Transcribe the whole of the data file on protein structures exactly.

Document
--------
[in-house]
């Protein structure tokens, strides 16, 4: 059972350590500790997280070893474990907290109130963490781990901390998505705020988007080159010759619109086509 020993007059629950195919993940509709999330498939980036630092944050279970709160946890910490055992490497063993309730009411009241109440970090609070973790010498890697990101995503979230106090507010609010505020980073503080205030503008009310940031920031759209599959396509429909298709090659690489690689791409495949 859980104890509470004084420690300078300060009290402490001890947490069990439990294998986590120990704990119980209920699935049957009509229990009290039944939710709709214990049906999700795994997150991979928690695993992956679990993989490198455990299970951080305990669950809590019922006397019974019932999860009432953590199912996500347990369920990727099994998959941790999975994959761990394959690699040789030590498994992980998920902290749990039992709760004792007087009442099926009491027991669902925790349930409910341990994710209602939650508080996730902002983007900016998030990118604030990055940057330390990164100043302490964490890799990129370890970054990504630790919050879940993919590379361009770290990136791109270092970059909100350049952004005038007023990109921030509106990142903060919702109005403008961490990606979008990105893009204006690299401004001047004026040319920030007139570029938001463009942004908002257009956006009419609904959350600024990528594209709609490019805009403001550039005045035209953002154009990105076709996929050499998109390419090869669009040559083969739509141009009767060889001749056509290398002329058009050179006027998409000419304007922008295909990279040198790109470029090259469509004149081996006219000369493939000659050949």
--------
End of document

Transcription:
[in-house]
């Protein structure tokens, strides 16, 4: 059972350590500790997280070893474990907290109130963490781990901390998505705020988007080159010759619109086509 020993007059629950195919993940509709999330498939980036630092944050279970709160946890910490055992490497063993309730009411009241109440970090609070973790010498890697990101995503979230106090507010609010505020980073503080205030503008009310940031920031759209599959396509429909298709090659690489690689791409495949 859980104890509470004084420690300078300060009290402490001890947490069990439990294998986590120990704990119980209920699935049957009509229990009290039944939710709709214990049906999700795994997150991979928690695993992956679990993989490198455990299970951080305990669950809590019922006397019974019932999860009432953590199912996500347990369920990727099994998959941790999975994959761990394959690699040789030590498994992980998920902290749990039992709760004792007087009442099926009491027991669902925790349930409910341990994710209602939650508080996730902002983007900016998030990118604030990055940057330390990164100043302490964490890799990129370890970054990504630790919050879940993919590379361009770290990136791109270092970059909100350049952004005038007023990109921030509106990142903060919702109005403008961490990606979008990105893009204006690299401004001047004026040319920030007139570029938001463009942004908002257009956006009419609904959350600024990528594209709609490019805009403001550039005045035209953002154009990105076709996929050499998109390419090869669009040559083969739509141009009767060889001749056509290398002329058009050179006027998409000419304007922008295909990279040198790109470029090259469509004149081996006219000369493939000659050949």